Winning Play$ is a behavior-based financial literacy program that helps students develop healthy attitudes and behaviors around money. They examine how factors such as gender, ethnicity, role-modeling, and media messages play out in their financial beliefs and choices. They learn how to move beyond the conditioning that doesn't serve them. In addition, they master basic financial concepts such as saving, debt management, and investing. We also teach students how to identify the best strategies for paying for college. The program is also built to Common Core math standards and the Jumpstart Coalition's national financial education standards.
Winning Play$ won the Department of Education’s Excellence in Economic Education award in 2010.
Frustrated by the fact that people could not create healthy financial lives, financial journalist Stacey Tisdale embarked on a six-year study to find out what’s really at work in our financial behavior. Her key findings are recognized by the greatest financial minds in the world. She found that social messages from advertisers and the media, stereotypes about race and gender, as well as early role modeling are among the primary drivers in our financial behavior.
The program also achieves its objectives by incorporating Dr. James Prochaska’s award-winning Transtheoretical Model for Behavior Change. Dr. Prochaska was named one of the five most influential authors in Psychology by the Institute for Scientific Information and the American Psychological Society. In Winning Play$, Stacey Tisdale teaches us how to use money to support the grandest vision we may have of ourselves.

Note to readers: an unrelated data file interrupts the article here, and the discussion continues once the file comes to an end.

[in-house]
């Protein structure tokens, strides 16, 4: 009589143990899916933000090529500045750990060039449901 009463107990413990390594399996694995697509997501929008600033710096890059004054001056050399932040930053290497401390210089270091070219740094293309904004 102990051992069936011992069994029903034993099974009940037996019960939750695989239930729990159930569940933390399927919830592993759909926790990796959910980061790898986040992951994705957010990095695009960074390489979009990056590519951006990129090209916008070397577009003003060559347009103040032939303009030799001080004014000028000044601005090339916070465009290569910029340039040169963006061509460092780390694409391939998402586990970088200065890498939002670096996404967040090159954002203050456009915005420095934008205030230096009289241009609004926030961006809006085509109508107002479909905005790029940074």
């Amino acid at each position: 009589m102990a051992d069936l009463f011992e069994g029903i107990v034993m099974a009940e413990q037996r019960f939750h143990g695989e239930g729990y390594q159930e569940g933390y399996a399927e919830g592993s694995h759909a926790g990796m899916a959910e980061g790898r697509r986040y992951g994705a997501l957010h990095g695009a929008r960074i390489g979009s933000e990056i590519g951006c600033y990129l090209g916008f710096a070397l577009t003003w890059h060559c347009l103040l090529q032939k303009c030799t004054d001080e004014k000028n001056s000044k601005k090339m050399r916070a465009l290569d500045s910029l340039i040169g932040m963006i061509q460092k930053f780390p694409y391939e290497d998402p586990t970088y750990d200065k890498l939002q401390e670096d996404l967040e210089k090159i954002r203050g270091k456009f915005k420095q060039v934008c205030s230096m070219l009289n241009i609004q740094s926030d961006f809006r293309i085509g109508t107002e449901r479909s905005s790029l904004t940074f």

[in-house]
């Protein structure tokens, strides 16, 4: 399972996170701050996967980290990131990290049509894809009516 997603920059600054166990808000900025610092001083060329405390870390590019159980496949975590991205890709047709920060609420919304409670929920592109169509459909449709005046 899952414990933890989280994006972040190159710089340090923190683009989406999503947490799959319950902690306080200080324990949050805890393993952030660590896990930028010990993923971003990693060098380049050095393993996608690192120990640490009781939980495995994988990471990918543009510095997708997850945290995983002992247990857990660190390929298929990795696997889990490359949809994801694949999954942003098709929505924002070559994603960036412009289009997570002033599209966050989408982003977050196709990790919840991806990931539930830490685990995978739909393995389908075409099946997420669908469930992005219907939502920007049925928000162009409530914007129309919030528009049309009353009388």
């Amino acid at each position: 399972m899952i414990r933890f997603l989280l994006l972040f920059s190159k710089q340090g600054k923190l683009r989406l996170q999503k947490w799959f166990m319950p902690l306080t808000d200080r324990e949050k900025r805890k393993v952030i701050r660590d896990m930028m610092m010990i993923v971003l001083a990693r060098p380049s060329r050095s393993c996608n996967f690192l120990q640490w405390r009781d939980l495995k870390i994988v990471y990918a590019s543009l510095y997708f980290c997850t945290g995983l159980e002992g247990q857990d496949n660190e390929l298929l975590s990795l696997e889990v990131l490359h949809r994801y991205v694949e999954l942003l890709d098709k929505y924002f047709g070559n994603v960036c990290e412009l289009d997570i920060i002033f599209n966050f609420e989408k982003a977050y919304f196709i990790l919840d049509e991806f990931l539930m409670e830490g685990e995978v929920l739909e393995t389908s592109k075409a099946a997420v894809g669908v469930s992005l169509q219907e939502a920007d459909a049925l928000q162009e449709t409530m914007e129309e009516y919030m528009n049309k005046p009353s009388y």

The program takes a cognitive behavioral approach to financial literacy through a series of lessons, which meet Jumpstart Coalition and Common Core Math Standards.
Winning Play$ is a partner of NFL Hall of Famer Ronnie Lott’s All Stars Helping Kids Foundation.
Help young people develop the psychological, social, and emotional skills needed
Empower students with an effective model for behavior change and internal mechanisms for motivation and self efficacy.
Expand the national dialogue on financial literacy and financial security to include psychological, social, and emotional factors.